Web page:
IAG-Backed Research Shows Need For Investment In Responsible AI

The Ethical AI Advisory and Gradient Institute has launched the inaugural Australian Responsible AI Index. IAG, which sponsors the index, said the findings reveal less than one in 10 Australia-based organisations have a “mature approach” to deploying responsible and ethical artificial intelligence (AI), signalling an urgent need for Australian organisations to increase investment in responsible AI strategies.

According to IAG, responsible AI is designed and developed with a focus on ethical, safe, transparent, and accountable use of AI technology, in line with fair human, societal and environmental values. It is critical in ensuring the ethical and appropriate application of AI technology, which is the fastest growing technology sector in the world, currently valued at US$327.5 billion ($438 billion).

The Responsible AI Index 2021 studied 416 organisations operating in Australia and found that only eight per cent are in the ‘Maturing stage of Responsible AI’, while 38 per cent are ‘Developing’, 34 per cent are ‘Initiating’, and 20 per cent are ‘Planning’. The mean score was 62 out of 100, placing the overall result in the Initiating category.

To help organisations accelerate responsible AI adoption, a Responsible AI Self-Assessment Tool has been created to measure an organisation’s maturity when developing and deploying the technology.

Dr Catriona Wallace, CEO of Ethical AI Advisory, said the implications of organisations not developing AI responsibly are that unintended harms are likely to occur to people, society and the environment, potentially at scale.

“As only three in 10 organisations stated they had a high level of capability to deploy AI responsibly, there is significant work for Australian business leaders to do,” Dr Wallace added.

Bill Simpson-Young, CEO of Gradient Institute, said the index found just over half the organisations have an AI strategy in place, highlighting the opportunity for business leaders to act on critical AI initiatives. These include reviewing algorithms and underlying databases, monitoring outcomes for customers, sourcing legal advice around potential areas of liability, and reviewing global best practice.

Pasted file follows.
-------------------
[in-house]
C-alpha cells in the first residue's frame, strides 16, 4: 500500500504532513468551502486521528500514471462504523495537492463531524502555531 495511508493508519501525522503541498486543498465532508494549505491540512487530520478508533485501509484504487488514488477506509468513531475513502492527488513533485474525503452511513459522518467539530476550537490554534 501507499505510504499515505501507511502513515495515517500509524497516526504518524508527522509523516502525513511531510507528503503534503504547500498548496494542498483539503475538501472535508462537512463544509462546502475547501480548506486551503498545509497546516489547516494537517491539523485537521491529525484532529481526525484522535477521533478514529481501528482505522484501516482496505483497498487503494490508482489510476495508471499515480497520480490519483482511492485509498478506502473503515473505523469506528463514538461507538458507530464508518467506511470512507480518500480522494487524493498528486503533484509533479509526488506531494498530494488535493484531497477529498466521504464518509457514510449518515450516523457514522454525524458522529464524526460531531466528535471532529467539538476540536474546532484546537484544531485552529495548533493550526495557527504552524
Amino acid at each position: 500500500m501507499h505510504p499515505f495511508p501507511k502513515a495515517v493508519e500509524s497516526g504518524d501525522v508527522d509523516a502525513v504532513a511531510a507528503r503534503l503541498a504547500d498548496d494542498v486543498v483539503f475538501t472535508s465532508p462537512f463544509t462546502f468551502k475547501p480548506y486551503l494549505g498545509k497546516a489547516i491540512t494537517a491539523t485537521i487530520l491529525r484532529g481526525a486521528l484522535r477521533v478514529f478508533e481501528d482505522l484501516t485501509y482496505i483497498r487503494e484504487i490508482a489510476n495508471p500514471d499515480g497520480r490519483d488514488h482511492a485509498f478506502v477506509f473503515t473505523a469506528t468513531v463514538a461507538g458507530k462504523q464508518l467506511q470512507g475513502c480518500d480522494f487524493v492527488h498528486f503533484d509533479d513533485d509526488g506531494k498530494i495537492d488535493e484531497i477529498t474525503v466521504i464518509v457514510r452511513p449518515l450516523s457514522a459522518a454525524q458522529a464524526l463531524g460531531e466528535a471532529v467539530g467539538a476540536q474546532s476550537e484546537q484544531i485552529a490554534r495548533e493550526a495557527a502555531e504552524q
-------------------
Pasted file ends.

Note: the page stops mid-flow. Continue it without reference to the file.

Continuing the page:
“Putting training in place to upskill data scientists and engineers, as well as board and executive teams, can also help close the gap by enabling a far greater level of understanding and education in Responsible AI,” Simpson-Young said.

Julie Batch, Group Executive Direct Insurance Australia at IAG, said AI plays a central role in enhancing customer experience and improving business processes. To ensure the right customer outcome, the company embeds “considered thinking” about fairness and equality before implementing an AI solution.

“At IAG we think of fair and ethical AI as a societal challenge and we see the Responsible AI tool as a great way for organisations to understand where they sit on the index and what they need to do to help ensure they’re applying AI in an ethical, responsible way,” Batch said.

IAG said it uses its established AI ethics framework and the Australian Government’s voluntary AI ethics principles to identify potential issues or risks prior to launch.

The company employs artificial intelligence to predict whether a motor vehicle is a total loss after a car accident, reducing customer claims processing times from more than three weeks to just a few days. IAG is now looking at how responsible and ethical AI can be used to help detect motor claim fraud by using advanced analytical techniques which have been used to help claims consultants settle genuine customer claims sooner.